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Methylprednisolone and Troleandomycin in Treatment of Steroid-Dependent Asthmatic Children

Robert W. Eitches, MD; Gary S. Rachelefsky, MD; Roger M. Katz, MD; Guillermo R. Mendoza, MD; Sheldon C. Siegel, MD
Am J Dis Child. 1985;139(3):264-268. doi:10.1001/archpedi.1985.02140050058022.
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• Oral methylprednisolone combined with troleandomycin has been reported to be successful in treating poorly controlled, severe asthma in adults. We found this drug combination to be effective in treating 11 steroid-dependent children with poorly controlled asthma who were aged 7 to 13 years, for 12 to 28 months. Improvement of clinical and pulmonary functions was achieved within seven days, with the forced expiratory volume in 1 s increasing by 38% and the maximal midexpiratory flow rate increasing by 55% over the baseline value. By one year, the former improved to 98% of predicted value and the latter, to 79% of predicted value. Compared with the prior 12 months, patients at this time required fewer emergency visits, missed fewer days of school, and had fewer hospitalizations. Side effects included transient-increased cushingoid features, abdominal pain, and liver enzyme level elevation. Patients showed less evidence of adrenal suppression.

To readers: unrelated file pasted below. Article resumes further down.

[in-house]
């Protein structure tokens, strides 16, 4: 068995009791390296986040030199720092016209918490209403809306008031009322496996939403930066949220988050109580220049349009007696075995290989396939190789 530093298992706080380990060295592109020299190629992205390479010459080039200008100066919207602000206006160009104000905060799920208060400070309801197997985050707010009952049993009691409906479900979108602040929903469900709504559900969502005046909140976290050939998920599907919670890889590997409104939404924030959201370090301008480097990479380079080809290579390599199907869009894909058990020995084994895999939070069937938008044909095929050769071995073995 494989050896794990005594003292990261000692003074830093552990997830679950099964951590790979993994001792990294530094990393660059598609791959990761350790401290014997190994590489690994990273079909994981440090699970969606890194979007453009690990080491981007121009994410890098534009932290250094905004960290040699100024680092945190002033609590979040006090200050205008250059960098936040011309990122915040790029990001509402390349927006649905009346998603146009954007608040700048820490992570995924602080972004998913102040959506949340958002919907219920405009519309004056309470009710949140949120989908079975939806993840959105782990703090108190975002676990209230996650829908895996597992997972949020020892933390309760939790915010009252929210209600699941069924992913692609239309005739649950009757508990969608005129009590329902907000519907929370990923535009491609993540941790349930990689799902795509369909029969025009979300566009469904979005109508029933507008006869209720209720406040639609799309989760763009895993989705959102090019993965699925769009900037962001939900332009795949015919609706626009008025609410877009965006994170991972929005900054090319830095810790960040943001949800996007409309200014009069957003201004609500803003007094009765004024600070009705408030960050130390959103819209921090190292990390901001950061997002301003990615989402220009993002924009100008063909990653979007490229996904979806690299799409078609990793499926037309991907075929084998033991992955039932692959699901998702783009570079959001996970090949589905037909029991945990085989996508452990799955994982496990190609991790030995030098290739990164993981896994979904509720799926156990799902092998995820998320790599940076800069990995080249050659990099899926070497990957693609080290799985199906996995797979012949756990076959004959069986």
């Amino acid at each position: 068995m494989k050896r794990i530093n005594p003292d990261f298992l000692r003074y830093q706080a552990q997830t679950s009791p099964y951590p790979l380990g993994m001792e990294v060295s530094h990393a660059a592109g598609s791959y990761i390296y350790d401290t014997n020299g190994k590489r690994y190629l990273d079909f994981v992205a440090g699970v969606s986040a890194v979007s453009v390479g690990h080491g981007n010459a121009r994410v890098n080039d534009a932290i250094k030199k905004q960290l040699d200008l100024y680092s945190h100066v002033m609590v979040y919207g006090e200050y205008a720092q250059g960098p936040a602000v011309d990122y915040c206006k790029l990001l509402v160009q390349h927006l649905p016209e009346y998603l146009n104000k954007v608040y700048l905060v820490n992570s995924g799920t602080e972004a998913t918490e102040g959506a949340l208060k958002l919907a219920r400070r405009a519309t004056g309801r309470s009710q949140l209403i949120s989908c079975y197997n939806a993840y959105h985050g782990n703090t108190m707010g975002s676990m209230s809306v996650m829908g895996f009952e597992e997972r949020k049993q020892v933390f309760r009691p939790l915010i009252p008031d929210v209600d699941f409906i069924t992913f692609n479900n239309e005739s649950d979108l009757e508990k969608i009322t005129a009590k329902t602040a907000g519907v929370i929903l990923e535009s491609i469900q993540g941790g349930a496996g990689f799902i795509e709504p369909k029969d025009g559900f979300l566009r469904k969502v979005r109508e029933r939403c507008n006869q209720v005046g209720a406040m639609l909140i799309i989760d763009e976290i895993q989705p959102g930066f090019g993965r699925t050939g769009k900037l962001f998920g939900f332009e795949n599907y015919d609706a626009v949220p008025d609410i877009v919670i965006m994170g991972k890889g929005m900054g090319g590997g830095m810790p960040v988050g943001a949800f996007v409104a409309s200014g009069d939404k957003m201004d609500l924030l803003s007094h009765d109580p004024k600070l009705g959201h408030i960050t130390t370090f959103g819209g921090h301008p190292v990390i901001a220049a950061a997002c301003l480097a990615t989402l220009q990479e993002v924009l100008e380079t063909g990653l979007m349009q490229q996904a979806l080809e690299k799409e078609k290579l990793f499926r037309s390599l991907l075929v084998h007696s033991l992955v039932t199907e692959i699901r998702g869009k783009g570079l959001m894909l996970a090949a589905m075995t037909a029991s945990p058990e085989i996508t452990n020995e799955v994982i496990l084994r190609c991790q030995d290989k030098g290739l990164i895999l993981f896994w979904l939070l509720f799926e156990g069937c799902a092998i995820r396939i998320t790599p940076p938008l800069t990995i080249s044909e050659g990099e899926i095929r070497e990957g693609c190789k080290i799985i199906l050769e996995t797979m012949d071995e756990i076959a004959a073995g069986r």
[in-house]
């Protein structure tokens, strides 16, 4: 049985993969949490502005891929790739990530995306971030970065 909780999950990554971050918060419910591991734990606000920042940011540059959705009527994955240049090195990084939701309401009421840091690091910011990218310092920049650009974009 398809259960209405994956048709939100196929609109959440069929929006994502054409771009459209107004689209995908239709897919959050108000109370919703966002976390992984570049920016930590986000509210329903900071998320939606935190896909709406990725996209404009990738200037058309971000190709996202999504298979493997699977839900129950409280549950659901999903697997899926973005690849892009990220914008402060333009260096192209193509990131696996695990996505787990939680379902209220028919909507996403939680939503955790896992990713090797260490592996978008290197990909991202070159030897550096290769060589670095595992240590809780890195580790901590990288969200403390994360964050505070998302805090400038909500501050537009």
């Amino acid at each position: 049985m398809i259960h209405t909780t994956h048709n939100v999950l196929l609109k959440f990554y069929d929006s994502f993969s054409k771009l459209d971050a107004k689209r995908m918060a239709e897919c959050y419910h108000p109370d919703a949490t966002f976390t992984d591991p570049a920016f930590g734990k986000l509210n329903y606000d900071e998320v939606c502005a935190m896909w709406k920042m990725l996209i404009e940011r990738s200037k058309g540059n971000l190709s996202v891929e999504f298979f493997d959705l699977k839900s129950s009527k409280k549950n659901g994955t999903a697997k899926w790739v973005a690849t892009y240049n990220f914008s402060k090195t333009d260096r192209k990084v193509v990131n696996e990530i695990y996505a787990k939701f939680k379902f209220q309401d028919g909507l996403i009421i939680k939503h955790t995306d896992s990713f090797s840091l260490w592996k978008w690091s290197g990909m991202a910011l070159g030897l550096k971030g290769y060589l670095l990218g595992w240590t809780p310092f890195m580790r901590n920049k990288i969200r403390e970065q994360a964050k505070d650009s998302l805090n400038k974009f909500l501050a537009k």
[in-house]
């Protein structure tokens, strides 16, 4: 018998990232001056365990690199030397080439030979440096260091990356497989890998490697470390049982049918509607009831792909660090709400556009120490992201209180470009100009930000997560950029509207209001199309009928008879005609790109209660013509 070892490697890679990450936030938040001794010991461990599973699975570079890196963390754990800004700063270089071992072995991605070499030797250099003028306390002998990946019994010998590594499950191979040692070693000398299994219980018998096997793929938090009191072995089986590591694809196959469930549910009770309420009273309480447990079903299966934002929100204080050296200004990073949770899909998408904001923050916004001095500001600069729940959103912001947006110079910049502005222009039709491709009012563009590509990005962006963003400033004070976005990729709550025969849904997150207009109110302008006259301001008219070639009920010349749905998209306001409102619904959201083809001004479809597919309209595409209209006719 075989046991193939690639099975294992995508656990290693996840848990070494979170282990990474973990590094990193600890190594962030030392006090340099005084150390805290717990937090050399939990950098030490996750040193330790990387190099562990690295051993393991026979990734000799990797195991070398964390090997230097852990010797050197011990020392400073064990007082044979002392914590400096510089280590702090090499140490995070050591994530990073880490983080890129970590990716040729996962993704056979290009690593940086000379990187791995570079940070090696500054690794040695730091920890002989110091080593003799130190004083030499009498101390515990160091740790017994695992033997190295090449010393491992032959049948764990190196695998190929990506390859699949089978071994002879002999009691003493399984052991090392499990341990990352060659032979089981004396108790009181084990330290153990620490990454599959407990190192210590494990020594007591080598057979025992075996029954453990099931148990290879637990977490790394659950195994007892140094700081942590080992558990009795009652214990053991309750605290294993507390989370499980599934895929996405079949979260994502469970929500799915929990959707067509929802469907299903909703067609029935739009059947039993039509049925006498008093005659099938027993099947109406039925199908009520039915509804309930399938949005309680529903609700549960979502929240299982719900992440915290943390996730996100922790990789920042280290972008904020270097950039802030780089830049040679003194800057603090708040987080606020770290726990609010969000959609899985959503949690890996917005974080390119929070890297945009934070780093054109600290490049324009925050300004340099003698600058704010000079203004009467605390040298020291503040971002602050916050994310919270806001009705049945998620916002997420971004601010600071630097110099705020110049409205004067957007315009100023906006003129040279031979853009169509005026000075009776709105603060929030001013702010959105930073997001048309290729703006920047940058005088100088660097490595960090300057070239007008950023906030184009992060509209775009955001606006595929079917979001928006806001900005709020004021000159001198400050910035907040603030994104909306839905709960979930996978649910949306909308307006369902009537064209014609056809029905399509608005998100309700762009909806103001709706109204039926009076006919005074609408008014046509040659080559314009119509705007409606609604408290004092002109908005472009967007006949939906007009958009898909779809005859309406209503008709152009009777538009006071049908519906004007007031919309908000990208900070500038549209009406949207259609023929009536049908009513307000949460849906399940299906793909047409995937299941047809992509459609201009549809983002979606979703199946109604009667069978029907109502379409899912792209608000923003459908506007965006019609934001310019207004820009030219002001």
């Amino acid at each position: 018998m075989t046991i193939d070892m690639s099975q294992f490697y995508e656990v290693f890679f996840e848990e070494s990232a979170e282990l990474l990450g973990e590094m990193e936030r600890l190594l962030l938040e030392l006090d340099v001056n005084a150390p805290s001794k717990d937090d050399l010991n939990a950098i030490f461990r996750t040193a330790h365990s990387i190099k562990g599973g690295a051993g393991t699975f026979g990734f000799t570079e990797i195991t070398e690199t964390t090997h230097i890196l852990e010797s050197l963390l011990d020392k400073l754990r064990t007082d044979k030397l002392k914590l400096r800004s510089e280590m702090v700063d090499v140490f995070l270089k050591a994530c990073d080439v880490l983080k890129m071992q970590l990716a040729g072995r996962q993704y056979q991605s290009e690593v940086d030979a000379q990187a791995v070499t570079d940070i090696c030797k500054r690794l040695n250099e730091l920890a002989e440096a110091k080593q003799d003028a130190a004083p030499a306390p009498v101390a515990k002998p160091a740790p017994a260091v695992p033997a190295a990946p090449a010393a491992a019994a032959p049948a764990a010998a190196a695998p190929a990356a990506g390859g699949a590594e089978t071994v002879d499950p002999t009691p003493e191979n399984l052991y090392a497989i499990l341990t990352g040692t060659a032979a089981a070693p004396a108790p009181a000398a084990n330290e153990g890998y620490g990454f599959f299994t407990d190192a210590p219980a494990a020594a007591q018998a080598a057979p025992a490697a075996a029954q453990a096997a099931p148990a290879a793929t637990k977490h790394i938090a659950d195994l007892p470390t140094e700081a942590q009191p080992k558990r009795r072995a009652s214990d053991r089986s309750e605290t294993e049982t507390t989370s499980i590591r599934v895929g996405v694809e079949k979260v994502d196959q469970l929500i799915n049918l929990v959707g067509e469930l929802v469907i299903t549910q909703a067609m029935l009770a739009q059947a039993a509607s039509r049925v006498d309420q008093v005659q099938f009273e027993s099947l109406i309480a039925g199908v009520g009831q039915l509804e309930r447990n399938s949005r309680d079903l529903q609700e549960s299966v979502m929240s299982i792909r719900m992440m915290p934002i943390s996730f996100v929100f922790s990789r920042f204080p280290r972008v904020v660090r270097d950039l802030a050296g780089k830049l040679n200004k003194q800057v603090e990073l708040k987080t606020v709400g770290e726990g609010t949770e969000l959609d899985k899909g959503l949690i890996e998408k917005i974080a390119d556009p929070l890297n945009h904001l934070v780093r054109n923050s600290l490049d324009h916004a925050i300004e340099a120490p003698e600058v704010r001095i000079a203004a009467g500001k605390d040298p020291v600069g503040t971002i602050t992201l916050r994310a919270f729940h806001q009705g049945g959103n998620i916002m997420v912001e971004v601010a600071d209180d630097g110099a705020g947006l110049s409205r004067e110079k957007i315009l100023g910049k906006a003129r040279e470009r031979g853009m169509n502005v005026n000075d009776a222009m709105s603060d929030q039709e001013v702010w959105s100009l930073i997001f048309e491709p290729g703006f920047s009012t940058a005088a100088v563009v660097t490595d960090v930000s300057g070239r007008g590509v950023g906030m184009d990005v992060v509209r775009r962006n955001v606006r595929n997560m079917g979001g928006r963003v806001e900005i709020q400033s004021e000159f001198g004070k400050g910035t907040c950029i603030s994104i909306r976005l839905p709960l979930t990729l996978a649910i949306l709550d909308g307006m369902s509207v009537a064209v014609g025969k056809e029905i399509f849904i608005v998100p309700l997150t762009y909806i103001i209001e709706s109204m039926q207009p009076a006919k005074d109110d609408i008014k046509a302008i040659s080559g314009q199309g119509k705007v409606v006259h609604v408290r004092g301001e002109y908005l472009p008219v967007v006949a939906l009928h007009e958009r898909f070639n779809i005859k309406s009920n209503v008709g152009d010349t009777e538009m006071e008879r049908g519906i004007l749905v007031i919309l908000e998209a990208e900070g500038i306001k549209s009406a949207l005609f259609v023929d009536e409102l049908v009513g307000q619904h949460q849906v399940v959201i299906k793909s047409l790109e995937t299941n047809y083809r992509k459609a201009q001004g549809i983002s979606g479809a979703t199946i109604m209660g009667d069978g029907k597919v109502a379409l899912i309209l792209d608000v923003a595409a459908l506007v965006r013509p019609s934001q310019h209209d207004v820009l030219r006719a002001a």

(AJDC 1985;139:264-268)


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